About this Dashboard
This dashboard summarises data from the US Census ACS 5YR 2017, which aggregates for tribal geographies data collected by the Census at the Tribal Census Tracts-level. It allows to easily navigate key thematic information using the tabs menu. Raw Data available for download on the Tables Tab.
About the Data
The data presented on this dashboard comes from the US Census ACS 5YR 2017, which aggregates at the Reservation level data collected from Tribal Census Tracts. It presents for the first time selected key data in easy to navigate dashboards. Visualizations can be filtered down any available tribal geographies and downloaded in several formats. Raw Data can be downloaded from the last table.
To create these visualizations, we first extracted key data from the original Census Tables, and processed them into Tableau to offer the best user-friendly experience. Please read on about the stakes and inherent limitations of the US Census Data for Tribal Geographies.
Why is this Data and Dashboard Important?
Knowing key figures about geographies is crucial to inform any local planning and therefore plays a key role in supporting tribal sovereignty. However, the US Census just does not often collect demographic data for Tribal Geographies: “Most American Indian and Alaska Native areas have populations of less than 20,000 and therefore receive only 5-year data products . This means that for many topics, 1-year estimates of the American Indian and Alaska Native population are only available at the national- and state-level“. (US Census Bureau, 2022)
Additionally, the Census has a documented history of downplaying actual population numbers, as confirmed by the higher numbers systematically found out by tribally-initiated Census challenges. Demographic data is also essential for tribes, because federal treaty responsibilities are tied to tribal population numbers, which makes the issue of data accuracy very political. Many tribes have the local capacity to collect their own reliable information, but it is not the case for smaller tribes. Despite its many issues, the US Census Data remains the only nationwide source of demographic data for tribes.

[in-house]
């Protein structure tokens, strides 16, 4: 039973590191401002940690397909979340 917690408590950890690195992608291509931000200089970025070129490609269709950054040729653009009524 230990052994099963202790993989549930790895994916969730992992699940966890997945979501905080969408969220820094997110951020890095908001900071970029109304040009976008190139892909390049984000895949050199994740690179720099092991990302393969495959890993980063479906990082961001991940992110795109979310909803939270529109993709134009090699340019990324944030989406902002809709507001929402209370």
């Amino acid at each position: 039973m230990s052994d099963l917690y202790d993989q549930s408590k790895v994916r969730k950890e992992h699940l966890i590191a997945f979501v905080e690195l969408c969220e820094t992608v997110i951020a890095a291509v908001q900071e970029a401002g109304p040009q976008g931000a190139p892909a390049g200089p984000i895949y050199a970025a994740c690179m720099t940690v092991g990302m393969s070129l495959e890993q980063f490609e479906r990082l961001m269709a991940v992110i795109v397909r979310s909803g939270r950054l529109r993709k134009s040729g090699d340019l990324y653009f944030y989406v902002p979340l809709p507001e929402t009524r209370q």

Tribal Census Tract data is just not very accurate for small tribes. Yet the Federal Register suggests that: “In order to ensure a minimal level of reliability in sample data and minimize potential disclosures of sensitive information, a census tract should contain 1,200 people or 480 housing units at minimum, and 8,000 people or 3,200 housing units at maximum.” (Federal Register, 2018). But only 27% of Tribal lands meet the minimum population requirement for a census tract.
The way that the Census lays out data is also problematic, and some methodological choices seem highly questionable. For instance, while the Census released a report which identifies speakers of a selective set of Native languages by US county (US Census Bureau, 2021), there is currently no national estimates of Native Language spoken on reservations. And surprisingly enough, on the ACS 5YR data for reservations which address languages, the only questions regarding languages spoken outside of English ask about all categories of languages EXCEPT native languages. Literally, there are columns for “Spanish”, “Other Indo-European Languages”, “Asian and Pacific Island Languages”, and a remaining column for a vague “Other Languages”. But this “Other” category is quantitatively very significant! For instance for the Navajo Nation, a known territory with a large amount of native Diné speakers, this “Other Languages” category reaches 66%. In other words, the Census classifies as “Other” a category which contains more than 50% of the sampled population for some geographies, which is a clear methodological bypass. Why has the US Census chosen to exclude featuring Native Languages but instead displays a highly populated “Other Languages” category? Since the answer does not make methodological sense, it seems to be more political. But in the meantime, it continues the long history of erasure of the existence and resilience of the US Native Peoples.
- US Census Bureau, 2022. “Understanding and Using American Community Survey Data”.
- US Census Bureau, 2021. “Native North American Languages Spoken at Home in the United States and Puerto Rico: 2006–2010“.
- Federal Register, 2018. “Census Tracts for the 2020 Census-Proposed Criteria“.